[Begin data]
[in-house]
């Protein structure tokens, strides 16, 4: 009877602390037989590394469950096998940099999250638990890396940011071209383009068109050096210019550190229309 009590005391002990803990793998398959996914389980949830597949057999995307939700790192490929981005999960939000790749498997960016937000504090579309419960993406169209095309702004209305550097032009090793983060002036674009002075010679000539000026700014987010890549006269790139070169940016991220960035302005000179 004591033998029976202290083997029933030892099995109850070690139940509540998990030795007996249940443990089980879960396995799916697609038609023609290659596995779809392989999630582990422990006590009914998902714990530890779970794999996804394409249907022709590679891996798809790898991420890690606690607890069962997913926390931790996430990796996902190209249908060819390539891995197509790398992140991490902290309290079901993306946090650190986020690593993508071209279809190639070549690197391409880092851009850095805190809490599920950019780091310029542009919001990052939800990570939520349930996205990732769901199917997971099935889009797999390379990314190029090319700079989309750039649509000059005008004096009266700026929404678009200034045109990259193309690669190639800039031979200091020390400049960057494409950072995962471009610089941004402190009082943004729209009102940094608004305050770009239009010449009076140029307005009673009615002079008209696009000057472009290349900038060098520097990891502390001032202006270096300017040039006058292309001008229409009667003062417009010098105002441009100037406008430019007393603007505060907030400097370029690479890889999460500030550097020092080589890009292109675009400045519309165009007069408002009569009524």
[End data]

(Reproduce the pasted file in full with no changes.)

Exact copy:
[in-house]
């Protein structure tokens, strides 16, 4: 009877602390037989590394469950096998940099999250638990890396940011071209383009068109050096210019550190229309 009590005391002990803990793998398959996914389980949830597949057999995307939700790192490929981005999960939000790749498997960016937000504090579309419960993406169209095309702004209305550097032009090793983060002036674009002075010679000539000026700014987010890549006269790139070169940016991220960035302005000179 004591033998029976202290083997029933030892099995109850070690139940509540998990030795007996249940443990089980879960396995799916697609038609023609290659596995779809392989999630582990422990006590009914998902714990530890779970794999996804394409249907022709590679891996798809790898991420890690606690607890069962997913926390931790996430990796996902190209249908060819390539891995197509790398992140991490902290309290079901993306946090650190986020690593993508071209279809190639070549690197391409880092851009850095805190809490599920950019780091310029542009919001990052939800990570939520349930996205990732769901199917997971099935889009797999390379990314190029090319700079989309750039649509000059005008004096009266700026929404678009200034045109990259193309690669190639800039031979200091020390400049960057494409950072995962471009610089941004402190009082943004729209009102940094608004305050770009239009010449009076140029307005009673009615002079008209696009000057472009290349900038060098520097990891502390001032202006270096300017040039006058292309001008229409009667003062417009010098105002441009100037406008430019007393603007505060907030400097370029690479890889999460500030550097020092080589890009292109675009400045519309165009007069408002009569009524």